They owned rental property in Columbia Heights for decades, and these longtime landlords still sized up prospective tenants on instinct and sealed the deal with a handshake.

Figure in the rise of the accidental landlord — homeowners moving on to greener pastures but forced to rent out their old places — and a new generation of landlords who invested in rentals during the downturn.

That confluence of factors was creating rental woes for the city of Columbia Heights. Pockets of aging, loosely managed rental property were generating more than their fair share of police calls for drugs, disorderly conduct and other crimes, said the police chief.

Starting in 2008, the police aimed to clean up problem rentals by holding landlords accountable. Authorities began hosting quarterly landlords forums. In 2010, the city hit problem landlords where it hurt the most — in the wallet, with $250 fines for excessive 911 calls caused by their tenants. Landlords with chronic problems were forced to partner with police and complete crime mitigation plans or risk losing their rental licenses.

Today, police say that offering education and assistance to all of the city’s landlords and taking a tougher stance with problem ones have helped cut crime and clean up neighborhoods. Overall, the city’s crime rate is at a 25-year low. Two neighborhoods with a large number of rentals have seen theft and burglary rates drop by almost half in the past six years.

“These neighborhoods are better for it,” said Mayor Gary Peterson of the city’s efforts. “It isn’t perfect. It’s a work in progress. At least we have some strength to do some things and nudge the landlords in the right direction.”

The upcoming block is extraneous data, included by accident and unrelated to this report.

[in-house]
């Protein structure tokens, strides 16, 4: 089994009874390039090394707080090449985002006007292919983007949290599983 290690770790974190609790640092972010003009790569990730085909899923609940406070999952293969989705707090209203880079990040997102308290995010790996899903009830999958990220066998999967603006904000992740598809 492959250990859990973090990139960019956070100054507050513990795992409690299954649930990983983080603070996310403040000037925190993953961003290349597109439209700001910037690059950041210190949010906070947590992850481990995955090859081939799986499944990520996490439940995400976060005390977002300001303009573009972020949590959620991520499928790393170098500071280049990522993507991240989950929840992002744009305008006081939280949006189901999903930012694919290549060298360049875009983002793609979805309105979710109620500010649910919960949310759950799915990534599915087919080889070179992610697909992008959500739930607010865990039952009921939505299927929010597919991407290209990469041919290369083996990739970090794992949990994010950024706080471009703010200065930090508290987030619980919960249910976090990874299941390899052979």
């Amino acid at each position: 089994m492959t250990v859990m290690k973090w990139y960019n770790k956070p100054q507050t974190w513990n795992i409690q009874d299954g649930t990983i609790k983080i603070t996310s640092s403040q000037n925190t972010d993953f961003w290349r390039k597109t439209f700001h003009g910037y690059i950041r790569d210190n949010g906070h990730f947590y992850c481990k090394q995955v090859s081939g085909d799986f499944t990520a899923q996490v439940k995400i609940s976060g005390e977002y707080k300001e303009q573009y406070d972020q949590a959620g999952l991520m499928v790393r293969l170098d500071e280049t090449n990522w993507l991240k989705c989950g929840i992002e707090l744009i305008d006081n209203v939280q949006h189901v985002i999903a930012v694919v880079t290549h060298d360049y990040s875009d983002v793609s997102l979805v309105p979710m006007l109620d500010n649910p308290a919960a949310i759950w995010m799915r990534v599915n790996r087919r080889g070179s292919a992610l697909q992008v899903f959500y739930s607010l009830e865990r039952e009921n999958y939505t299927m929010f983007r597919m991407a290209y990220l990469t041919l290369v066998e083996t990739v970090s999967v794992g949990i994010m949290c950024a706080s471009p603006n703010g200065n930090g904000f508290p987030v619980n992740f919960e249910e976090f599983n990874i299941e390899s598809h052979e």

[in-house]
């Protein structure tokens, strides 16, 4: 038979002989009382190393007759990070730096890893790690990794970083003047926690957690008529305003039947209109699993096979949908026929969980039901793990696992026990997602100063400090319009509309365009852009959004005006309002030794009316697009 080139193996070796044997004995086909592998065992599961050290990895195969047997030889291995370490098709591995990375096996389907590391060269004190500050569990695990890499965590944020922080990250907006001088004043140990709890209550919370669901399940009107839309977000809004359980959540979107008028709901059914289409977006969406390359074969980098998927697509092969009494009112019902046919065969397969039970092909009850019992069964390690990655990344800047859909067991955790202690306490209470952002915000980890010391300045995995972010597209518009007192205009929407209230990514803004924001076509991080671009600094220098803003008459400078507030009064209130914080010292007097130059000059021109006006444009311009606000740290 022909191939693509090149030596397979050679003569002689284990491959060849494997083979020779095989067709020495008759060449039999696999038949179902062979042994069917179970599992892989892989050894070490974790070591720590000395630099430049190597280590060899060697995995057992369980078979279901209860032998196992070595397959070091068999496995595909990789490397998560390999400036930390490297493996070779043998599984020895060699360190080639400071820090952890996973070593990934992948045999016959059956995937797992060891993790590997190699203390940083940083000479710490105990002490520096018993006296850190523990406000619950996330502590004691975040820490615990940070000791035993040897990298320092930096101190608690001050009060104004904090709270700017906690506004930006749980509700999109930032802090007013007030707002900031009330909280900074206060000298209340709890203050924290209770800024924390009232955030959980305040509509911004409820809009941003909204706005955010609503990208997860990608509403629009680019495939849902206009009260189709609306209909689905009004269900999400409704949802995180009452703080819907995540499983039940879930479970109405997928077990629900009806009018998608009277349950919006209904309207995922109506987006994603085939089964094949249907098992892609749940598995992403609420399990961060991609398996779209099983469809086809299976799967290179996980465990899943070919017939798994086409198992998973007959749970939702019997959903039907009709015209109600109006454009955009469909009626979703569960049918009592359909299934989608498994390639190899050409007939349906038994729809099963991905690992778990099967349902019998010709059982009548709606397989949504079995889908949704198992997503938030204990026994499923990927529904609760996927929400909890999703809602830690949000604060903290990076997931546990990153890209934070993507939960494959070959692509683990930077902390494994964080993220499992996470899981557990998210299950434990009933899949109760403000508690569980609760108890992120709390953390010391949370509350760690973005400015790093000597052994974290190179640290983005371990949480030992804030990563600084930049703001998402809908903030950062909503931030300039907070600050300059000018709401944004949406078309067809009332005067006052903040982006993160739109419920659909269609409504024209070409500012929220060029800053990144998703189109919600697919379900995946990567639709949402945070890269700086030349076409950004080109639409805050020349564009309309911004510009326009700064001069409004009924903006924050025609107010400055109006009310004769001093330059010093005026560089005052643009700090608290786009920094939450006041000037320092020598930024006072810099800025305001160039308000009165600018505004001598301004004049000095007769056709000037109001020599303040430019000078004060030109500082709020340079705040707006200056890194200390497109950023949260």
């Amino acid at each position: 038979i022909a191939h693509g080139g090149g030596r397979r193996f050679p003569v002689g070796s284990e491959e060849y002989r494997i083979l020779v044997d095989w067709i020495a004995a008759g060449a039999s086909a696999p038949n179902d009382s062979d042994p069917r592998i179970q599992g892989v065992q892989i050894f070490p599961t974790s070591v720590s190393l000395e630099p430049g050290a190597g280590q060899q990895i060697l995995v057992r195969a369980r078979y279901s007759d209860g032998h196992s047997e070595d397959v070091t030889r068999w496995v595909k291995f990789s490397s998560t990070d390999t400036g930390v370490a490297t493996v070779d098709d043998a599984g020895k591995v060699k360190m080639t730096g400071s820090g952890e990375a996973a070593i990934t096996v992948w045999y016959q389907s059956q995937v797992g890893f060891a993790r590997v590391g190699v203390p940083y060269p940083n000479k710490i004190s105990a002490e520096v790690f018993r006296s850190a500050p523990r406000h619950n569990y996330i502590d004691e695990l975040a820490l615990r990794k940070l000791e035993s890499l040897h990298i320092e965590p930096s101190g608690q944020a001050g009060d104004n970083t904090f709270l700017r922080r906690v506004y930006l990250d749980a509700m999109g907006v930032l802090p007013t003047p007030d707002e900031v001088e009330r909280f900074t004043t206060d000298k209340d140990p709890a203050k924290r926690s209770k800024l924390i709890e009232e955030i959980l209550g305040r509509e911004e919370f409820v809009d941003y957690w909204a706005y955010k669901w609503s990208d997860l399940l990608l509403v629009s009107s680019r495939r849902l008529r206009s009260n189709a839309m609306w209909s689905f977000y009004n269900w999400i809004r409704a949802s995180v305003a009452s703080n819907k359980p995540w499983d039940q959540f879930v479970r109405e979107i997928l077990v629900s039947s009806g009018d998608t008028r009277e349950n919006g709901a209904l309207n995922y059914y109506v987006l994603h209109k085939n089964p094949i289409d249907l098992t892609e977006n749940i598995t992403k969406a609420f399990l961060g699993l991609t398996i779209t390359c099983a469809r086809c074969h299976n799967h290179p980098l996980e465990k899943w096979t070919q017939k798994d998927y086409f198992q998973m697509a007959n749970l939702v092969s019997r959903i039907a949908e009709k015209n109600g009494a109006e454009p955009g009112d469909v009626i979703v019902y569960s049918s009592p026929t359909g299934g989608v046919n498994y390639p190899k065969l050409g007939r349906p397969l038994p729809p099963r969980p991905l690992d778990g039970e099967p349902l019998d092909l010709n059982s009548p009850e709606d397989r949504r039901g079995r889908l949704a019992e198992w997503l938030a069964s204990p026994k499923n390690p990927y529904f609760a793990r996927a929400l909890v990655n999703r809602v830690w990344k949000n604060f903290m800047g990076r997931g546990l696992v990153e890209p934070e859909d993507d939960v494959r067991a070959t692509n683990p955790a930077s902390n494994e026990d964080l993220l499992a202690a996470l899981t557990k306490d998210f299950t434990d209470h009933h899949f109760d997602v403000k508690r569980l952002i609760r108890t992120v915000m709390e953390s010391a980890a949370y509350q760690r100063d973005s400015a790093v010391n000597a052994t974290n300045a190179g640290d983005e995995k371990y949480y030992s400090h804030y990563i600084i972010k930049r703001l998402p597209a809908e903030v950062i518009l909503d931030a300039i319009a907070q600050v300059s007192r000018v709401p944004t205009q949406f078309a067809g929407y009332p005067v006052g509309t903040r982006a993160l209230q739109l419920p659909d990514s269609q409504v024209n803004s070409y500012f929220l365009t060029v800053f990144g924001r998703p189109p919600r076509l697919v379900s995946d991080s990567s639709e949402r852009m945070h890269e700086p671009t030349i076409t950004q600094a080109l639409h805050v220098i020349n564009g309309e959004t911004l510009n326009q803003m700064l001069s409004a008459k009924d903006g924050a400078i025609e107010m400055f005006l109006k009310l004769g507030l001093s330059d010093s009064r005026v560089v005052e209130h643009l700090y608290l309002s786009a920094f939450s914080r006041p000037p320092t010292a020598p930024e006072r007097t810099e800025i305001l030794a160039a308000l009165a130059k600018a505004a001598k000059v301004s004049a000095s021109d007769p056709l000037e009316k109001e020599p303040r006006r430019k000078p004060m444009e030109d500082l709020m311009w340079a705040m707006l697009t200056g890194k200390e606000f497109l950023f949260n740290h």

One of the oldest cities in Anoka County, the inner-ring suburb borders Minneapolis. The city’s 2,600 rental units make up about one-third of its housing. The rentals are predominantly single-family homes, duplexes and small apartment buildings. About 90 percent of the city’s rental properties are four units or less.

“In my 40 years in the business, I don’t know of another one [program] that has been as successful in rooting out problem tenants,” said City Manager Walter Fehst.

Hot spots

When Scott Nadeau took over as police chief in 2008, he started to use computerized crime mapping to identify hot spots. Two neighborhood areas with a high percentage of rentals consistently stood out: the Circle Terrace neighborhood, named after the street, and Heritage Heights, located around 40th Avenue and Tyler Street, logged a high number of police calls, the chief said.

“A poorly run rental property can really consume a lot of resources,” Nadeau said. “I saw the impact poor rental properties can have on a community. It’s something cities and police agencies across the county have had to come to terms with. How can they work more proactively?”

Nadeau sent his officers into the neighborhoods, knocking on doors and talking to residents. It became clear that some landlords’ loose management style was dragging down the whole area.

“They were having the city and police department essentially managing their property,” Nadeau said.

The Fire Department inspects and licenses rentals, but before the tougher landlord ordinances, it didn’t have as many tools to get landlords to comply.

The city has a lot of landlords — about 850. Nadeau lobbied the City Council, which passed a series of ordinances that held landlords more responsible for problem tenants and made bad landlords pay.Nadeau describes it as a two-prong approach, part carrot, part stick:

“One provides education and partnerships; there is training and help. The second prong is accountability.”

Landlords are required to provide proof of a criminal-background check on all tenants.

“We are not allowed, by law, to tell them who to rent to. If they choose to rent to someone with drug convictions or who is a level-three sex offender, we want them to do that with the full knowledge of who they are renting to,” Nadeau said.

Assistant Fire Chief John Larkin, who oversees rental inspections and licensing, said the threat of fines and mitigation has gotten landlords’ attention.